You can use this worksheet to get ready for your child’s IPP or IFSP meeting. It will help you think about goals for your child, and the services and supports your child needs to reach those goals. This will help you decide what services you may need from the regional center to support your child.
Make a list of the goals you have for your child and your family. If you can, describe the steps needed to reach each goal.
Ask yourself these questions. The answers will help you shape your goals.
- Where do you want your child to live?
- In what ways would you like your child to be included in the community?
- In what ways would you like your child to be included in school?
- What does your child need to become more integrated in the community and at school? For example, your child may need to learn certain self-help strategies, or get help with a medical or behavior problem.
- What kind of services do you need so you can:
- Go to school or work.
- Take a break from child care so you could relax or do something fun.
- Do chores like cooking, shopping, and cleaning.
- Care for other children.
(You may need services and supports for your child with a disability so you can do these things)
- Does your family have cultural, lifestyle, and language needs that you want to be part of the services you get?
Once you know your goals, you can list the services and supports you need to reach your goals. List all the services you have now and the services you want.
Think about the services and supports your family needs to keep your child at home. If staying at home is best for your child, the regional center must consider every possible way to help you keep your child living at home before looking at out-of-home options. Here is a list of some family support services the law talks about. The regional center must also provide other services your child needs.
- Specialized mental and dental care
- Infant stimulation programs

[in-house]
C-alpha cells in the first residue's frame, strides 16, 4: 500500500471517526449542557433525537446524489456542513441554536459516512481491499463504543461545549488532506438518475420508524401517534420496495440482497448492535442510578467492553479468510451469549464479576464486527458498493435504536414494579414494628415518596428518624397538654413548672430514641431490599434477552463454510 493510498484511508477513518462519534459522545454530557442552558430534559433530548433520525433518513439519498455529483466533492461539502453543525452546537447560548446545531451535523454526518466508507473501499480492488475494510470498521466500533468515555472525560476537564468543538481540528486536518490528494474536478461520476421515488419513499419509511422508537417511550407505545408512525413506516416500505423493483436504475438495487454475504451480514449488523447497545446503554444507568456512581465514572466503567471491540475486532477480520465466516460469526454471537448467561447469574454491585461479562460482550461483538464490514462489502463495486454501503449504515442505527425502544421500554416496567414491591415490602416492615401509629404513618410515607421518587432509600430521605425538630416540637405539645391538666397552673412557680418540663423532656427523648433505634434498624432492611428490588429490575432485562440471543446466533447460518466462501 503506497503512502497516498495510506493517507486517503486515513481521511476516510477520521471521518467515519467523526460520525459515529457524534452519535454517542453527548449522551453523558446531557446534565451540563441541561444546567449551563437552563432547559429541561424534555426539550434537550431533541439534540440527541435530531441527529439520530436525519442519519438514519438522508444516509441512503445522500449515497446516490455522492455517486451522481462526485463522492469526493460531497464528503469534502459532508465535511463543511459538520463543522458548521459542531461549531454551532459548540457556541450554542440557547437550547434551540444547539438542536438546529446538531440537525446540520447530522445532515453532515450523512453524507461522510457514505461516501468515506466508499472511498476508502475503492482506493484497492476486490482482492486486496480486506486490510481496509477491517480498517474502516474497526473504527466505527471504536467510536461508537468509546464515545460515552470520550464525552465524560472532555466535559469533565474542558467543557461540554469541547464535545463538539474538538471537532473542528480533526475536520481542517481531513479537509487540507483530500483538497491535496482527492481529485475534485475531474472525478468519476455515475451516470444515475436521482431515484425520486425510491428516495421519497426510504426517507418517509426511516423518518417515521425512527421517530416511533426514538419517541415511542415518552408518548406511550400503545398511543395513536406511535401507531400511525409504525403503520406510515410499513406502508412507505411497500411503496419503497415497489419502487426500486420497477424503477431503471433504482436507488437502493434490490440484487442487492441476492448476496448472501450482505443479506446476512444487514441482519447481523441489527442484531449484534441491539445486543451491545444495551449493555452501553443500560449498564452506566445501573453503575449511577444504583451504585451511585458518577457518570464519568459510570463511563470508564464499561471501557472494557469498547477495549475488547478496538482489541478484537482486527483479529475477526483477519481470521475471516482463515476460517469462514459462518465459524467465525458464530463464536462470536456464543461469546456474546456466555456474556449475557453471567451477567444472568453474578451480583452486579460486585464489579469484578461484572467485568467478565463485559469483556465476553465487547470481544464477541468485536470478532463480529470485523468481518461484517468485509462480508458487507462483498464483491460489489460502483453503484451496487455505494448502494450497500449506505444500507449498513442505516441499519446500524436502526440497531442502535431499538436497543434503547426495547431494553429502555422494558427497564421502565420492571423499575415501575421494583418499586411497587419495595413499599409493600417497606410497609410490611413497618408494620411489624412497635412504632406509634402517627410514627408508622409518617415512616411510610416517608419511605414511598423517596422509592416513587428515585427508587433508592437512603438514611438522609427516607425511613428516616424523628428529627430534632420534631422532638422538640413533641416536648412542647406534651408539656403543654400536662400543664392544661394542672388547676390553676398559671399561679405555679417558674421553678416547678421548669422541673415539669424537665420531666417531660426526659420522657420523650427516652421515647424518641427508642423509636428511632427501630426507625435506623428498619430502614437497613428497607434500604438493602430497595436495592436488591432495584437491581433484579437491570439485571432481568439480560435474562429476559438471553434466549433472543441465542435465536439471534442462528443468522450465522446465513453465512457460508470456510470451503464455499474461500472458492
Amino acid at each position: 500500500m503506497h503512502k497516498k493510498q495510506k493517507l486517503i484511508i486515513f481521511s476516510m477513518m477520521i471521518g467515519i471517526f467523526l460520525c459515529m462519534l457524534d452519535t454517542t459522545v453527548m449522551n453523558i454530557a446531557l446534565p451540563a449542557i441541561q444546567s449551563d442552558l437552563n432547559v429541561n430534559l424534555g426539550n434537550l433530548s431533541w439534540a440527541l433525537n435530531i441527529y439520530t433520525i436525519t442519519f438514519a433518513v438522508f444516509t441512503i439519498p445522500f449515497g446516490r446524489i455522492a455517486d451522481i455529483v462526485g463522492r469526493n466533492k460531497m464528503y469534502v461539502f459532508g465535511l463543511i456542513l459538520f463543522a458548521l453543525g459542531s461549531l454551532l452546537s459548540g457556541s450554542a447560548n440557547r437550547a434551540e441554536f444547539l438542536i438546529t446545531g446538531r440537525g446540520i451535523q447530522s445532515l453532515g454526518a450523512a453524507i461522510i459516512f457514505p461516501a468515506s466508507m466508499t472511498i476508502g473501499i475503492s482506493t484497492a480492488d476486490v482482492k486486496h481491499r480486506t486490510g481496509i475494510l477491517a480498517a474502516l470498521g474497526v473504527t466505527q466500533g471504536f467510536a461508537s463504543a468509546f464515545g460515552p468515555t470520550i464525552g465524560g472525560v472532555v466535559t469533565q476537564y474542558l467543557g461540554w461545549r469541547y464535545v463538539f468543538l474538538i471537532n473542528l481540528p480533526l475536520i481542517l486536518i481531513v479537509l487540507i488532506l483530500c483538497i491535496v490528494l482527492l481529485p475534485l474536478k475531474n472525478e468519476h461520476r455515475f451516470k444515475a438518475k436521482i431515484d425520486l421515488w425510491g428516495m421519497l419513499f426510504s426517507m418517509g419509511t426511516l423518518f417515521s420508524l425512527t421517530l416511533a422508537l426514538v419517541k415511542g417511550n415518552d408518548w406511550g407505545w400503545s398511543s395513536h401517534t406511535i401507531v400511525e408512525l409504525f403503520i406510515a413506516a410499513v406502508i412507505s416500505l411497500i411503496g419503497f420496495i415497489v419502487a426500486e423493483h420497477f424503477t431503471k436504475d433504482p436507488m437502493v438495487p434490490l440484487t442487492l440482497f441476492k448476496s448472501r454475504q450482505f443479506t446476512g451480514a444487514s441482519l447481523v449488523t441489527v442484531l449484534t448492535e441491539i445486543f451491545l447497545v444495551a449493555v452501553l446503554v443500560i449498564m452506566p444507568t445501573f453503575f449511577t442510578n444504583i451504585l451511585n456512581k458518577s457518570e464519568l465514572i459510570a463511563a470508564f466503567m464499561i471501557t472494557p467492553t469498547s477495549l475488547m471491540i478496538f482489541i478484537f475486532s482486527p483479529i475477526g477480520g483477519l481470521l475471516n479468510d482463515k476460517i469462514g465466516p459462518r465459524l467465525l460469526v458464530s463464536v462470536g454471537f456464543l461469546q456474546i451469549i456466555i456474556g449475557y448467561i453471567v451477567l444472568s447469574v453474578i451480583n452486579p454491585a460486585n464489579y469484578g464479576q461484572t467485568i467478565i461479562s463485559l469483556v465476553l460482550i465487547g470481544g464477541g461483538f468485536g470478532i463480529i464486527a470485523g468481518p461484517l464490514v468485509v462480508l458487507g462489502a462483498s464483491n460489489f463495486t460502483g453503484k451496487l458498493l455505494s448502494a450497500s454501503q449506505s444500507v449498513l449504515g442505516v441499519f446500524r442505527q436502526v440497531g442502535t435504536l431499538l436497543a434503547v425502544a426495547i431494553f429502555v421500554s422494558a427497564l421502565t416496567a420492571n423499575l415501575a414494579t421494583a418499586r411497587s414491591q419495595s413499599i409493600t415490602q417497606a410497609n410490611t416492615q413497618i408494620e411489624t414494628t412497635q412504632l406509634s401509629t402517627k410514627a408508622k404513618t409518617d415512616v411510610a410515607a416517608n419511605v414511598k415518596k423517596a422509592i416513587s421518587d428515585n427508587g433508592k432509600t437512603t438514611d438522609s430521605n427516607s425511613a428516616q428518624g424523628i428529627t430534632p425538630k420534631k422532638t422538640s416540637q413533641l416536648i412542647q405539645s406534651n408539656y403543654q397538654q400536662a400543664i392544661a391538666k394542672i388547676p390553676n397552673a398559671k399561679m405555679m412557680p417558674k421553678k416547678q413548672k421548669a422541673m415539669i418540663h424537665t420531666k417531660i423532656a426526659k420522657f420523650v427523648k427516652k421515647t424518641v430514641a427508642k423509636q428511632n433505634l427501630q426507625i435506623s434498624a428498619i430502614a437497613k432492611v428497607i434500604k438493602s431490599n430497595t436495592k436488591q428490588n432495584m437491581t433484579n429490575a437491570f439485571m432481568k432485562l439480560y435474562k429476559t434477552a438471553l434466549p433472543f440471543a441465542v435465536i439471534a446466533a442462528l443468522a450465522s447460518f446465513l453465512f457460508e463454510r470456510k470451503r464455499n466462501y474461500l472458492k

- Respite for parents
- Day care or child care
- Mental health services
- Special adaptive equipment like wheelchairs, hospital beds, or communication devices
- Special training for parents
- Homemaking services
- Camping services
- Short-term out-of-home care
- Behavior modification programs
- Advocacy assistance
- Other services you need
Sometimes family members, friends, or other people you know are willing and able to provide services or support. This is called “natural” support. But, if you do not have natural support, the regional center must provide the support your child needs. The regional center cannot say your family or friends have to support you instead of providing a service.
Some services are available to you through school, community, or public agencies, such as special education, Medi-Cal, and IHSS. You may be able to get help from your private health plan. Your regional center expects you to use these “generic resources” if you have them. They will not provide the same services. But, they must help you get them and make sure the services are right for your child.
The IPP planning team should discuss each service and support your child needs. The IPP should include all services your child needs, even if they are getting the service somewhere else, like a generic agency, and not from the regional center. At the end of the IPP meeting, the regional center must provide you with a list of agreed-upon services it will provide. This means you should not leave the meeting wondering what they will actually provide. The list should have each service, when it may start, how often you will have it and how long it will last, and the provider (if known).